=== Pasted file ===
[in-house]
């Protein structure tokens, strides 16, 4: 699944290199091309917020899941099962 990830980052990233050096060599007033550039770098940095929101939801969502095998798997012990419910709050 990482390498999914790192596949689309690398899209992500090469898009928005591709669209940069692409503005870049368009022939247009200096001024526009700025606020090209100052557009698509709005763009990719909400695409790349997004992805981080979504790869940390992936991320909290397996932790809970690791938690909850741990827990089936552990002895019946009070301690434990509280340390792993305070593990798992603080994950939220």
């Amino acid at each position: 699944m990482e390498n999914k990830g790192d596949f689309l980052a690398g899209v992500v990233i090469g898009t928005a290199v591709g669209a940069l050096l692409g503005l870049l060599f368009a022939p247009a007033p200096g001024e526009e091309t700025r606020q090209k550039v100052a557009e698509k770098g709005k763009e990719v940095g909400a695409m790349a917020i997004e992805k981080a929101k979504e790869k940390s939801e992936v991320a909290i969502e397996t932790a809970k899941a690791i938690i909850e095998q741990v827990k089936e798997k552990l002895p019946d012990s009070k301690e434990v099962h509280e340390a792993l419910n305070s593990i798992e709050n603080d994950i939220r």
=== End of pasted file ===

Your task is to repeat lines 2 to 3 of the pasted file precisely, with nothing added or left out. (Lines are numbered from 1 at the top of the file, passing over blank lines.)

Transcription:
């Protein structure tokens, strides 16, 4: 699944290199091309917020899941099962 990830980052990233050096060599007033550039770098940095929101939801969502095998798997012990419910709050 990482390498999914790192596949689309690398899209992500090469898009928005591709669209940069692409503005870049368009022939247009200096001024526009700025606020090209100052557009698509709005763009990719909400695409790349997004992805981080979504790869940390992936991320909290397996932790809970690791938690909850741990827990089936552990002895019946009070301690434990509280340390792993305070593990798992603080994950939220």
């Amino acid at each position: 699944m990482e390498n999914k990830g790192d596949f689309l980052a690398g899209v992500v990233i090469g898009t928005a290199v591709g669209a940069l050096l692409g503005l870049l060599f368009a022939p247009a007033p200096g001024e526009e091309t700025r606020q090209k550039v100052a557009e698509k770098g709005k763009e990719v940095g909400a695409m790349a917020i997004e992805k981080a929101k979504e790869k940390s939801e992936v991320a909290i969502e397996t932790a809970k899941a690791i938690i909850e095998q741990v827990k089936e798997k552990l002895p019946d012990s009070k301690e434990v099962h509280e340390a792993l419910n305070s593990i798992e709050n603080d994950i939220r």